Oolong #18

Owes its flavors to oxidation levels between green & black tea.


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May 15th, '08, 11:23
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Oolong #18

by TimeforTea » May 15th, '08, 11:23

On the sample tin, brewing parameters are 180 degrees for 5 minutes. I thought oolongs were supposed to be brewed at higher temps. Is this an error, or is it correct at 180?

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May 15th, '08, 11:42
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by Beidao » May 15th, '08, 11:42

180 is a good temperatur for oolong

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May 15th, '08, 11:49
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by Mary R » May 15th, '08, 11:49

As a rule of thumb, I brew at higher temperatures when the oolong is more oxidized and lower temps when the oolong is less oxidized. Oolong #18 is a jade oolong--that is, a low oxidized, green-like oolong--so it gets the green treatment from me. :)

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May 15th, '08, 11:53
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by TimeforTea » May 15th, '08, 11:53

Excellent! Thanks for the tips! Going forward I will brew light oolongs as if they were green teas. :D

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May 15th, '08, 11:57
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by Victoria » May 15th, '08, 11:57

I'm having it right now. I brewed it for 3 min off boil and it's quite delicious. I guess it's a matter of taste.

If you don't like it brewed that way - try it another way. There is no "right" way. The right way, is what tastes good to you.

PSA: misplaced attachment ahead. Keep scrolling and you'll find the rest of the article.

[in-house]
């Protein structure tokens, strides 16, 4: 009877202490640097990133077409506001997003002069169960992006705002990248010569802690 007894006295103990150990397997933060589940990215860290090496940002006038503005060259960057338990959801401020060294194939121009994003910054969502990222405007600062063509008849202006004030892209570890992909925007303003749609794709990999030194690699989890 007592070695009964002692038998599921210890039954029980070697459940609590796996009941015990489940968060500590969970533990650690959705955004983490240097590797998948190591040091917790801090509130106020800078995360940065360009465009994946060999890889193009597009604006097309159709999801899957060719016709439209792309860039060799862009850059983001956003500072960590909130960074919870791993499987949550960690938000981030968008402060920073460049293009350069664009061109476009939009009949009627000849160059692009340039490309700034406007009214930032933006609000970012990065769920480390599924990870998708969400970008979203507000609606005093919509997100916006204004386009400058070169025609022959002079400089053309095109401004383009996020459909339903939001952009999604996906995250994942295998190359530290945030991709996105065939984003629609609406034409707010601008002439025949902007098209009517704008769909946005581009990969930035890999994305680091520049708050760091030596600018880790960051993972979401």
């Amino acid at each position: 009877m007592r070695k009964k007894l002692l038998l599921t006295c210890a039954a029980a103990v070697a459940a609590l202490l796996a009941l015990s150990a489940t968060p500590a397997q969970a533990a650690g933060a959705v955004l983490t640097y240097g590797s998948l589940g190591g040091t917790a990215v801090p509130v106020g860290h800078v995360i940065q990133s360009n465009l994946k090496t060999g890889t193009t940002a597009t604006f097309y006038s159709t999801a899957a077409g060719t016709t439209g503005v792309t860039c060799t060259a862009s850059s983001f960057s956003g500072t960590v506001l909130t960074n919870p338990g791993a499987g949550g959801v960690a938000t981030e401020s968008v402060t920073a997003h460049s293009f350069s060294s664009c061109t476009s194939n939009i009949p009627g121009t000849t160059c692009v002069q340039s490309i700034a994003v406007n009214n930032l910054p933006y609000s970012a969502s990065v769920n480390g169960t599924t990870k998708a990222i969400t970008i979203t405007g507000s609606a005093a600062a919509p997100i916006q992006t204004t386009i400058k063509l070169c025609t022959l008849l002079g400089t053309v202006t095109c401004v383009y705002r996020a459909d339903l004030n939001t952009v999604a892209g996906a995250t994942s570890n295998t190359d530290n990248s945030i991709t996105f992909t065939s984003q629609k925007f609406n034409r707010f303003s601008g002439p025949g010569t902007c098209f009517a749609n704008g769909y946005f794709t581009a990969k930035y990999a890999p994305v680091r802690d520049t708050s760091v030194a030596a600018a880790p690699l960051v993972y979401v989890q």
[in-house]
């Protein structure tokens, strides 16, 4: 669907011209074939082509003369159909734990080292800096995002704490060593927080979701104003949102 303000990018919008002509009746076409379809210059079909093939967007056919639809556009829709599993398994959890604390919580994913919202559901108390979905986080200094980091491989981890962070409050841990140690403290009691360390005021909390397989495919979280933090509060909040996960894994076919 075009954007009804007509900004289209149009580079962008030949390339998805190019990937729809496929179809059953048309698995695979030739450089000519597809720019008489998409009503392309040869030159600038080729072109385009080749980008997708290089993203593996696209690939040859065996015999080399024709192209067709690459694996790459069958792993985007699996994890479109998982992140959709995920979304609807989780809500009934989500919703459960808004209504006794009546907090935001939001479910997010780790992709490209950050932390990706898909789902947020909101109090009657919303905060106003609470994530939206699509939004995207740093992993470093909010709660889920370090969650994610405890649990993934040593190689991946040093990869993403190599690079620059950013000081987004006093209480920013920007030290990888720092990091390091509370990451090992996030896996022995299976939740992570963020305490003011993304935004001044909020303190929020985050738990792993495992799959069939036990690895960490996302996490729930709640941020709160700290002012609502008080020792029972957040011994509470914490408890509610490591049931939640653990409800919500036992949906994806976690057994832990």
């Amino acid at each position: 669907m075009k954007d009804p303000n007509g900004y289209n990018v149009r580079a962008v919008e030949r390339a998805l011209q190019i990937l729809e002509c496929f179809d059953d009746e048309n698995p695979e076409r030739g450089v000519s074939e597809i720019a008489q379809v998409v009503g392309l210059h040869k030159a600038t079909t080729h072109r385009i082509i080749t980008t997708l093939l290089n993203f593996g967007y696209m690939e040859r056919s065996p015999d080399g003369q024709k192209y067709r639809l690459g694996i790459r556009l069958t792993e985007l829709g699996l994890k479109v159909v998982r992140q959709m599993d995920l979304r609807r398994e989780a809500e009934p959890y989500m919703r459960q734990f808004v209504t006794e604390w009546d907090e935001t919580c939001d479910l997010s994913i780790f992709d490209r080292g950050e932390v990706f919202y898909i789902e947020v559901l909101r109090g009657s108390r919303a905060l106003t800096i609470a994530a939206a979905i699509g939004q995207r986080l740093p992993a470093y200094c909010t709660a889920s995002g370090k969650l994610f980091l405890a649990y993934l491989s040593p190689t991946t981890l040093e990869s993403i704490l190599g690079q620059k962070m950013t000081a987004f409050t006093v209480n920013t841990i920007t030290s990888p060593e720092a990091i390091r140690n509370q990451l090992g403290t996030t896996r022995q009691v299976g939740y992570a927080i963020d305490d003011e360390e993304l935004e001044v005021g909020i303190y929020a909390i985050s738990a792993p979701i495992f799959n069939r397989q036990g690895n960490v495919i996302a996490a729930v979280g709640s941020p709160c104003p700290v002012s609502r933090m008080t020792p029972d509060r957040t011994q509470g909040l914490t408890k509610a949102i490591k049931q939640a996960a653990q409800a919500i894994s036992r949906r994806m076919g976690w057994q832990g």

You can't take a blanket approach to brewing light oolongs or you will be dissapointed.

Check out a similar discussion here:
viewtopic.php?t=5338

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May 15th, '08, 16:00
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by tenuki » May 15th, '08, 16:00

I brew that particular oolong at a boil, with enough leaves to fill the gaiwan entirely packed by the third brewing (about 7-8g/100ml in case you were wondering ;) ). I go 40 seconds after a flash rinse and +10 seconds to each brew after.

I brew the greenest of the green with boiling water, if it doesn't result in goodness I blame the tea as low quality. ;)

And I've brewed it every which way, including every stated way in this thread. :D So take that for what it is worth.

The most important factor for the greener oolongs from my experience is the water quality. Find a good spring water at about 200 or less ppm with some silica ( I like Fiji water ) and compare side by side with what you have been using to see what I mean.

ps: I had to roast this tea a bit before I liked it, so take that into consideration too.
Last edited by tenuki on May 15th, '08, 23:38, edited 1 time in total.

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May 19th, '08, 00:35
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by TimeforTea » May 19th, '08, 00:35

Ok. Thanks for the info. :D